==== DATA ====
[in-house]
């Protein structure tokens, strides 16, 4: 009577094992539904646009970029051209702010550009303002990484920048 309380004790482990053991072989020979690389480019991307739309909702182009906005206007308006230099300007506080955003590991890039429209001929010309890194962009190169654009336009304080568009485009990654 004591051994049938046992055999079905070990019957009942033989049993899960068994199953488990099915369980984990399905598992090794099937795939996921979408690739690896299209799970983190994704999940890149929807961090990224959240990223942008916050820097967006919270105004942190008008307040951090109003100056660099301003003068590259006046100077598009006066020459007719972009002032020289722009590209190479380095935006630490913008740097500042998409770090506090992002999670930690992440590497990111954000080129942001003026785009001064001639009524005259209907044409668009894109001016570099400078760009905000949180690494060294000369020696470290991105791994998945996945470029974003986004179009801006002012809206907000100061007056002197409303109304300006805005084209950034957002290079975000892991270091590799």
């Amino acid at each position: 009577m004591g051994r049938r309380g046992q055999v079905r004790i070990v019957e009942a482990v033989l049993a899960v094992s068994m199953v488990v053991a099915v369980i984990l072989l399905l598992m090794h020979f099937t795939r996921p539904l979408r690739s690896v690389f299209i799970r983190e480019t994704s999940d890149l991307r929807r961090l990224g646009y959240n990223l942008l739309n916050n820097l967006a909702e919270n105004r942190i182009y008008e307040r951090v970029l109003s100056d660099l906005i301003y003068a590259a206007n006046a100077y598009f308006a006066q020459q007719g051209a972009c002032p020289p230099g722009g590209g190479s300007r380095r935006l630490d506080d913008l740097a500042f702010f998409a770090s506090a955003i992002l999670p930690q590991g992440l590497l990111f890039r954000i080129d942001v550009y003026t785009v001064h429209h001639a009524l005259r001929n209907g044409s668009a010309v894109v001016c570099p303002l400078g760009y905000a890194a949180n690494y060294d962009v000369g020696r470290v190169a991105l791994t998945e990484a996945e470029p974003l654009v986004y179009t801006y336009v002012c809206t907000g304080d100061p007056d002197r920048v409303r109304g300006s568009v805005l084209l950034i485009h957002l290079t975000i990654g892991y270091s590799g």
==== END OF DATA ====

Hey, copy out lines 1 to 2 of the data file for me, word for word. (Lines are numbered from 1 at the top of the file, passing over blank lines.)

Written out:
[in-house]
């Protein structure tokens, strides 16, 4: 009577094992539904646009970029051209702010550009303002990484920048 309380004790482990053991072989020979690389480019991307739309909702182009906005206007308006230099300007506080955003590991890039429209001929010309890194962009190169654009336009304080568009485009990654 004591051994049938046992055999079905070990019957009942033989049993899960068994199953488990099915369980984990399905598992090794099937795939996921979408690739690896299209799970983190994704999940890149929807961090990224959240990223942008916050820097967006919270105004942190008008307040951090109003100056660099301003003068590259006046100077598009006066020459007719972009002032020289722009590209190479380095935006630490913008740097500042998409770090506090992002999670930690992440590497990111954000080129942001003026785009001064001639009524005259209907044409668009894109001016570099400078760009905000949180690494060294000369020696470290991105791994998945996945470029974003986004179009801006002012809206907000100061007056002197409303109304300006805005084209950034957002290079975000892991270091590799």